Her method is in asking these entrepreneurs open ended questions about their experiences in their own startups and letting them relate their histories, perspectives, insights, and advice, in their own words.
The interviewees make up a grand list of some of the people who helped create and develop the computer industry and the Internet. In hardware, the most prominent are Steve Wozniak of Apple Computer fame, Mike Ramsay of TiVo, Mike Lazaridis of Research in Motion. In software, there are Mitchell Kapor of Lotus Development, Blake Ross of Firefox, and Mena Trott of Six Apart. And, in services, Max Levchin of PayPal, Craig Newmark of craigs list, and Steve Perlman of Web TV stand out. There are nearly two dozen other entrepreneurs who inform, enlighten, and sometimes entertain in their interviews with Ms. Livingston. For instance, Tim Brady, the first non-founder employee of Yahoo retells a story of a storm and power outage at the Yahoo office before a meeting of Yahoo principals and venture capital people which was held in candlelight and with water dripping from ceilings. A gas-fueled generator set up hastily to run the servers was being rated by how many webpages it was serving up, per gallon! The money people were not charmed.
Among the founders, most were young, and often, mere college students, at the time of their startups. Interestingly, there are only three females in the group, which may or may not imply something about gender and technology, business and entrepreneurship. Only Caterina Fake of Flickr, weighs in much on the gender issue in her interview. She believes that a woman needs to be twice as prepared as a man to be credible with both technical and investment people.
The bulk of the material concerns computer and network technology and applications, and money. Lots of money. And lots of discussions of money especially in relationship to "VC's" (venture capitalists) who enable creative people with ideas to succeed. Author Livingston herself is one of these capitalists, a founding partner of Y Combinator an investor in some of the companies noted in this book.
Partly because of her business perspective, and probably mostly because of the dominance of finance and economics in nearly all social affairs, most of the material in the book concerns the symbiotic relationship of inspired creative individuals and creative financial people in producing technological development and change, many times furthering creative good for customers and society, but also facilitating crass commercial interests.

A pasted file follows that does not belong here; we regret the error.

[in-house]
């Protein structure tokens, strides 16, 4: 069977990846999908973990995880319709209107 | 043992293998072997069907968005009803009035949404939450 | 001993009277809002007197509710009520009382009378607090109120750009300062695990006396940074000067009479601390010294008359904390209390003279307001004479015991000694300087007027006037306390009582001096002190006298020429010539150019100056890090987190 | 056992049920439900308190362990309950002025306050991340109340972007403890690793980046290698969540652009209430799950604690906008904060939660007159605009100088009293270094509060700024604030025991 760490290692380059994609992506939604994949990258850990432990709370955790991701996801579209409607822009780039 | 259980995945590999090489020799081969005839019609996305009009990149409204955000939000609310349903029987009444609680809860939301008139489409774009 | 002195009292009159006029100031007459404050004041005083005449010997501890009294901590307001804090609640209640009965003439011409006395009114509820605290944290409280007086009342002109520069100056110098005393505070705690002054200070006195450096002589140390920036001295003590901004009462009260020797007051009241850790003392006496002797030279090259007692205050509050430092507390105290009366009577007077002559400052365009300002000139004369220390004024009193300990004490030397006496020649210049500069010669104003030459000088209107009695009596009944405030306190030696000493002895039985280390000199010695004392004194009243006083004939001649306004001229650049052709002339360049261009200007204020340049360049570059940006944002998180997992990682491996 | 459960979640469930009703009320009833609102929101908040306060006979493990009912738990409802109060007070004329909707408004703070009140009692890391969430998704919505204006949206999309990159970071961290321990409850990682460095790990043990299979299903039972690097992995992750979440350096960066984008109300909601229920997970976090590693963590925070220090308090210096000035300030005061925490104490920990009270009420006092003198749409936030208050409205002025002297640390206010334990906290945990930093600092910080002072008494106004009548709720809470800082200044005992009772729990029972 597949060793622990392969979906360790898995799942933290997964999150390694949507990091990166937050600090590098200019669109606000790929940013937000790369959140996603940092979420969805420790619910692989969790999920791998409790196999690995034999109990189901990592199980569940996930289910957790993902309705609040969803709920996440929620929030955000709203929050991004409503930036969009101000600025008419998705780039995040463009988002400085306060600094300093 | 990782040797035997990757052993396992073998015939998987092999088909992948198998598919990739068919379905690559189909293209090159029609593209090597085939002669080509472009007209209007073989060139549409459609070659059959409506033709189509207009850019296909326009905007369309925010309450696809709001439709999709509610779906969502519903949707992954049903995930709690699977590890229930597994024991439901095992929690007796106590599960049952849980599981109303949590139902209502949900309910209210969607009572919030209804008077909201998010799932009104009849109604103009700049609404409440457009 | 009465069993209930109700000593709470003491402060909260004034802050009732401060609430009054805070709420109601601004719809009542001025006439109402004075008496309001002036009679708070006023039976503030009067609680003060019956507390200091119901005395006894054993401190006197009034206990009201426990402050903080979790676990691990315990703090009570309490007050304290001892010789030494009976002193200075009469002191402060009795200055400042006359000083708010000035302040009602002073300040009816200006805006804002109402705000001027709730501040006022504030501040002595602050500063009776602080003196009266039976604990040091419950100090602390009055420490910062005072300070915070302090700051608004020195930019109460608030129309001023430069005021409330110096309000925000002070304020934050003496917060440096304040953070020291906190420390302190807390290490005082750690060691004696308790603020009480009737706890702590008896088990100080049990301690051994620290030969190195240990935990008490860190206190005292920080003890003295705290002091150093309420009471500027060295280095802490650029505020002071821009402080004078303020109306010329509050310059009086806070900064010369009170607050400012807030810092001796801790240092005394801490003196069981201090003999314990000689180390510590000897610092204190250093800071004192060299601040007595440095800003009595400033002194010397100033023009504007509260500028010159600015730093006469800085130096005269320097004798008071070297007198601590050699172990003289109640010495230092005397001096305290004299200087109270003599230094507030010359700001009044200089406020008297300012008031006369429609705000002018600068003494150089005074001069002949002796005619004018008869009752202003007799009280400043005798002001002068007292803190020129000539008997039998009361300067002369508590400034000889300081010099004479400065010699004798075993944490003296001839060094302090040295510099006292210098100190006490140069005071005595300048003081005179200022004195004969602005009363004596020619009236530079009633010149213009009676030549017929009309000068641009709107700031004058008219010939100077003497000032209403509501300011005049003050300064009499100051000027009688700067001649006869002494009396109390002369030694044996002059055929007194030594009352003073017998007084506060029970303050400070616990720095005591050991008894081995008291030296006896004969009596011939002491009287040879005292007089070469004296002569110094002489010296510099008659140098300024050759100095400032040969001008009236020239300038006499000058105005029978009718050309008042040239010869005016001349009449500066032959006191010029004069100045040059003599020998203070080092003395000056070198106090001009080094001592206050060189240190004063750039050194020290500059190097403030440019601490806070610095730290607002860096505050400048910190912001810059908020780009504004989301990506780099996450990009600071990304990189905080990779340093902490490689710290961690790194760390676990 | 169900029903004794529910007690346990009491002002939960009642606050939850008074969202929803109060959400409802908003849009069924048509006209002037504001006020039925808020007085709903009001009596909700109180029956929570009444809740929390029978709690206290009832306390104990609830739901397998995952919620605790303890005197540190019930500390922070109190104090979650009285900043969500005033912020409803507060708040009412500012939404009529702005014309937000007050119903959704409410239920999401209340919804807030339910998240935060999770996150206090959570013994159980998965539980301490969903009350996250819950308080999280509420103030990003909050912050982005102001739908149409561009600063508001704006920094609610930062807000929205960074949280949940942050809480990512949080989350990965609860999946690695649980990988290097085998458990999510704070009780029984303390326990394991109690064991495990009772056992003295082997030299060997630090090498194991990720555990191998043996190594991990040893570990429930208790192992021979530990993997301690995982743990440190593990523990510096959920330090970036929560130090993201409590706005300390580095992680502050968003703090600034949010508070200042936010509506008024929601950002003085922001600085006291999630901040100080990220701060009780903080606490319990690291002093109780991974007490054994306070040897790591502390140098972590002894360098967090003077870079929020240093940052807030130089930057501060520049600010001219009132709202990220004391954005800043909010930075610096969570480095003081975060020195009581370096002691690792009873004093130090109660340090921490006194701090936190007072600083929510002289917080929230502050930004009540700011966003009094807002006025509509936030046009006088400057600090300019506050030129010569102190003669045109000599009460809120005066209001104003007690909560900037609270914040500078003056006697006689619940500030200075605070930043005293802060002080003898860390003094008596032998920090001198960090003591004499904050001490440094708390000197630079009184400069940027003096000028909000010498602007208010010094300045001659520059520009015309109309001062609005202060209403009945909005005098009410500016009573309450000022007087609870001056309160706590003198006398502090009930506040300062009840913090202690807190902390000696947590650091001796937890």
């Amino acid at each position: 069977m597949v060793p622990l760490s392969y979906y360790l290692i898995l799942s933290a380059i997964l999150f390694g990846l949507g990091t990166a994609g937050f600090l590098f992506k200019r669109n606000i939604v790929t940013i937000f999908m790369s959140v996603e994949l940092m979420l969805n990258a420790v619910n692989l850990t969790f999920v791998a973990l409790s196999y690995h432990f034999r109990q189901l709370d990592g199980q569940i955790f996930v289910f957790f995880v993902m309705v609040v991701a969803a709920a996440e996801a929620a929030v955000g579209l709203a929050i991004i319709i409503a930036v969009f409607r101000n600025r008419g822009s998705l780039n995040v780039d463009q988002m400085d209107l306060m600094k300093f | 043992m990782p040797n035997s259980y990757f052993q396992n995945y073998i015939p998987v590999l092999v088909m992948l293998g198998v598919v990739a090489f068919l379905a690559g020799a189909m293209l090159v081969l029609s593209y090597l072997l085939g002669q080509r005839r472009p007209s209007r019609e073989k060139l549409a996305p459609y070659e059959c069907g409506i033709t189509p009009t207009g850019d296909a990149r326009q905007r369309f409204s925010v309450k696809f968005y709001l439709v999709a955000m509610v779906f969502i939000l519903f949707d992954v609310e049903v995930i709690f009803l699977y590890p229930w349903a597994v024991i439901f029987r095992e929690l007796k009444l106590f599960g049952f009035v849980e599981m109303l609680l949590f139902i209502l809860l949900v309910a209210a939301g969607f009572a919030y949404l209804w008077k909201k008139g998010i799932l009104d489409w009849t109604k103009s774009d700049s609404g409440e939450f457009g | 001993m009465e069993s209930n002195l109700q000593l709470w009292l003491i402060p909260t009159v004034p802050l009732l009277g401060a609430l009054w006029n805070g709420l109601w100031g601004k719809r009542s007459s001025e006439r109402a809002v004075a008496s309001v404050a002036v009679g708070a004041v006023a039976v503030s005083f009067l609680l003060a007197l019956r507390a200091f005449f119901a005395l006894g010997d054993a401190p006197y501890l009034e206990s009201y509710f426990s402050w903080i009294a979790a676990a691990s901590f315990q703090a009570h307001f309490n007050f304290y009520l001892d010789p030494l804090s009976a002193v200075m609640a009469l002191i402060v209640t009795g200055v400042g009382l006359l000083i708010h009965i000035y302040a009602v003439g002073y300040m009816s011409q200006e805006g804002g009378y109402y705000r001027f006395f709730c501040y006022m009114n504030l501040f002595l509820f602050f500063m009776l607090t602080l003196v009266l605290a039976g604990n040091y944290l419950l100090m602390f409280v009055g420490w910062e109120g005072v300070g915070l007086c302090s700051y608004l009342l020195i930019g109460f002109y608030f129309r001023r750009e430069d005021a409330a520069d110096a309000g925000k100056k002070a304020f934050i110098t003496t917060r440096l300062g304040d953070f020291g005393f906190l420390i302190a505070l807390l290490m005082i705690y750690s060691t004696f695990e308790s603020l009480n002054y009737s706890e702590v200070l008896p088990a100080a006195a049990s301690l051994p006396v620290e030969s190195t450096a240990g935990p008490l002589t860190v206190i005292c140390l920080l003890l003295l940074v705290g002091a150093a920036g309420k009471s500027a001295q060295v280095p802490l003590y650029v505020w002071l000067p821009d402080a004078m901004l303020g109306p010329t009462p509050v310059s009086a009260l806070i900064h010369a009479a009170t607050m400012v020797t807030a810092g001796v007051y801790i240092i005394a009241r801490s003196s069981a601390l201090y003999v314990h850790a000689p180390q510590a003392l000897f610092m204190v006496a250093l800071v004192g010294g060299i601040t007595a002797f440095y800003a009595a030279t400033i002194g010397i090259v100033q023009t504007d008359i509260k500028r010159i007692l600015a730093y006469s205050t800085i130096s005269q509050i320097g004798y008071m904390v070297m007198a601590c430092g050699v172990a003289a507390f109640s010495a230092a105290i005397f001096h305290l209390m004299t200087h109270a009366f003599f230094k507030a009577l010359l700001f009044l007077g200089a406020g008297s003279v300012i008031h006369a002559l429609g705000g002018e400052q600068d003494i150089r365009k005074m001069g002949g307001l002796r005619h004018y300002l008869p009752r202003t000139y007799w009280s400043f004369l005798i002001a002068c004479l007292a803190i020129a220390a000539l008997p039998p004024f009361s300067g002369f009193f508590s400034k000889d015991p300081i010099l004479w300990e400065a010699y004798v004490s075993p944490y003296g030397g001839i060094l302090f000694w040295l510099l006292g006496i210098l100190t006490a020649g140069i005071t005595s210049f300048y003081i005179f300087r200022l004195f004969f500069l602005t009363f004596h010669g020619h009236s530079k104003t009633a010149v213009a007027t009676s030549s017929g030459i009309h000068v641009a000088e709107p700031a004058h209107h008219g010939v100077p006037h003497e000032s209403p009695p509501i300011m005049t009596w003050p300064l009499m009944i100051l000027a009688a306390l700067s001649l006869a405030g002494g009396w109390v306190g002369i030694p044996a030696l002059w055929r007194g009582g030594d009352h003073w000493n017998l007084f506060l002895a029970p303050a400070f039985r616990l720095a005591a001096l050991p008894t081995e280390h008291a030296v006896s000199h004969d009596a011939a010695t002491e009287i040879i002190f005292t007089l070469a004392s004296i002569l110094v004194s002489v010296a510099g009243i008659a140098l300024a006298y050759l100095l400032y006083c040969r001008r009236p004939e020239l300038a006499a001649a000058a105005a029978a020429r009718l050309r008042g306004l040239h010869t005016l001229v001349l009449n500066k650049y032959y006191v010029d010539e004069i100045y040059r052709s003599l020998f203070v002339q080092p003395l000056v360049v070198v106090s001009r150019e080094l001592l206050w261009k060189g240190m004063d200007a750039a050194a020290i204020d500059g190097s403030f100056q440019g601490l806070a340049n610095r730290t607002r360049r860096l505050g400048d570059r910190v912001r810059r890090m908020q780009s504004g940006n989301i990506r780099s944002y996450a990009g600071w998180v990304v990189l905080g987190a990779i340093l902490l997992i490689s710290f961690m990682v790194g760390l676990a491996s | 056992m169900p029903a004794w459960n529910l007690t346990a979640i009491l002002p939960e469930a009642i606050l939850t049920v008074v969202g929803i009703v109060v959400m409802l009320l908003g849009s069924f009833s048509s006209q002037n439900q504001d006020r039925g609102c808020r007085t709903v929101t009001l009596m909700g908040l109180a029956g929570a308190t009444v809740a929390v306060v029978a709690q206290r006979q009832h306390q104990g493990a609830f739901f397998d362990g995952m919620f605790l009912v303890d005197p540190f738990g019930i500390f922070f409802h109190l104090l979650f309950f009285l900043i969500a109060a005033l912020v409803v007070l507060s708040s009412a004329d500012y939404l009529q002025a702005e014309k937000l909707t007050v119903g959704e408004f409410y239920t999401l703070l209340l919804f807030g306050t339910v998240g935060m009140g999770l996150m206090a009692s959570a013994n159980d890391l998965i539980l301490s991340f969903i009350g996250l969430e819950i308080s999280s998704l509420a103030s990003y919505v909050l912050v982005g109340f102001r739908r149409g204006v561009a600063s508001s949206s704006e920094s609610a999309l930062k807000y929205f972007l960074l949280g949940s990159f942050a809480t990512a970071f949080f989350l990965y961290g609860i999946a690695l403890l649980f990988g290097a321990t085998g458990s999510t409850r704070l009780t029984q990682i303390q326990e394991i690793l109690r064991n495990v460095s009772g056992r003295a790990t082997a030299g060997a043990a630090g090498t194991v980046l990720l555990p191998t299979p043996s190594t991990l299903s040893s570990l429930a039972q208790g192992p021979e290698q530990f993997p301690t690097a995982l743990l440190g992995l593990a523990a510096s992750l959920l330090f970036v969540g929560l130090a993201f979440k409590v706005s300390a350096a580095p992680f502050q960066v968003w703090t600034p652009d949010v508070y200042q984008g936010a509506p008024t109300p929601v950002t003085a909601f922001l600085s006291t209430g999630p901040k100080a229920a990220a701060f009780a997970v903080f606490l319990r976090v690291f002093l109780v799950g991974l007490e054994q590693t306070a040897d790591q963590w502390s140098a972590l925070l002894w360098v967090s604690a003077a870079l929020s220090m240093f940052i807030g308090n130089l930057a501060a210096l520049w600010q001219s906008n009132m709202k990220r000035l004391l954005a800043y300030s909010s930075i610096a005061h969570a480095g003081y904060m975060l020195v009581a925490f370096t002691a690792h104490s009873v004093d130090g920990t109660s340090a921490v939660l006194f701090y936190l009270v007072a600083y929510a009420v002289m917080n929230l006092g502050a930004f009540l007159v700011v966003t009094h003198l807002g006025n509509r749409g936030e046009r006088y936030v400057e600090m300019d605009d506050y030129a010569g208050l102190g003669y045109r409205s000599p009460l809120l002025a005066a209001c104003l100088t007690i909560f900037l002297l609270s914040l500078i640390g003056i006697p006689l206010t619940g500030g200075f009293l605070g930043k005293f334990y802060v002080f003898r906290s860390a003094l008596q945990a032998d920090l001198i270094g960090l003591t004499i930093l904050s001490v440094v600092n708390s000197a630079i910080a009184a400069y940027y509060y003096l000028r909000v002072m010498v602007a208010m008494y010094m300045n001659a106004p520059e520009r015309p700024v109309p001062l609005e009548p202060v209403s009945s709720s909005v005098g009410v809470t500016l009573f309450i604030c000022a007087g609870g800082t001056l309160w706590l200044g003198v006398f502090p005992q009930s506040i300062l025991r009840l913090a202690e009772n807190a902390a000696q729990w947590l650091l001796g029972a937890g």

For many of these entrepreneurs, invested money and "gift" money from enlightened parties called "angels" was a necessary element in producing their dreams of making great products or services for the good of people. For others, the "startup" era (from about the late 1970s to the end of the century) was a time of playing a game of "Who can cash out the most"- founding a beginning technology company, associating with rapacious financial people, and making loads of money when the business "went public", as an "initial public offering" (IPO), which often times ultimately left both the innocent and greedy bereft of value. ( For a satirical view of such gamesmanship, check out the vastly underrated movie comedy/documentary, "Dot", produced in 2002.)
The author takes no positions on the patent and implied moral issues. Her objective is limited to examining the characteristics of the founders of the successful businesses to see if there are common elements in the people, or patterns in the development of the businesses from initial idea to operating concern providing value to consumers and other businesses.